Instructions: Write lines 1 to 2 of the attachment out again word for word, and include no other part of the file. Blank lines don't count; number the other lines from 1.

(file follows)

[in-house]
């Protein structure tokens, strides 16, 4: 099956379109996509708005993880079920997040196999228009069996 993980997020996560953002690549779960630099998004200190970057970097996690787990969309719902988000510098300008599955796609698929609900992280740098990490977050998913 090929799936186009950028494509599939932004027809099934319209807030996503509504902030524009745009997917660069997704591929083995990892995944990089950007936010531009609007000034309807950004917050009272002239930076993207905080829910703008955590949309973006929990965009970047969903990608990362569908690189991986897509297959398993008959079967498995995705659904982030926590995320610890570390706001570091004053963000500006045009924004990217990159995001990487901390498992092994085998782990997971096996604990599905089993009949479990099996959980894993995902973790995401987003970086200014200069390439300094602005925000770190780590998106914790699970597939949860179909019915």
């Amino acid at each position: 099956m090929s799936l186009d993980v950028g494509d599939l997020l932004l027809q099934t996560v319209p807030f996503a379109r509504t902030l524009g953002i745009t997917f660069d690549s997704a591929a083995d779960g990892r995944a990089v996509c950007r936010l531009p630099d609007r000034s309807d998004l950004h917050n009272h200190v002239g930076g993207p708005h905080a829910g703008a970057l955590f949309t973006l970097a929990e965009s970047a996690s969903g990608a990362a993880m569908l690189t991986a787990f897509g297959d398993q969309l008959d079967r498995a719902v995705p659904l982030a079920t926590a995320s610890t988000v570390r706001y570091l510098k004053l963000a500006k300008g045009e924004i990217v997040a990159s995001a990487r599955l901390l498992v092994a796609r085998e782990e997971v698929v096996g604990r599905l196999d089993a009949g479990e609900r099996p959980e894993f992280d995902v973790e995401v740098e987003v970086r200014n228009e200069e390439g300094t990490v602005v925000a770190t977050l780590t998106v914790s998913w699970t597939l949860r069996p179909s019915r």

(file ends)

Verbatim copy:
[in-house]
């Protein structure tokens, strides 16, 4: 099956379109996509708005993880079920997040196999228009069996 993980997020996560953002690549779960630099998004200190970057970097996690787990969309719902988000510098300008599955796609698929609900992280740098990490977050998913 090929799936186009950028494509599939932004027809099934319209807030996503509504902030524009745009997917660069997704591929083995990892995944990089950007936010531009609007000034309807950004917050009272002239930076993207905080829910703008955590949309973006929990965009970047969903990608990362569908690189991986897509297959398993008959079967498995995705659904982030926590995320610890570390706001570091004053963000500006045009924004990217990159995001990487901390498992092994085998782990997971096996604990599905089993009949479990099996959980894993995902973790995401987003970086200014200069390439300094602005925000770190780590998106914790699970597939949860179909019915």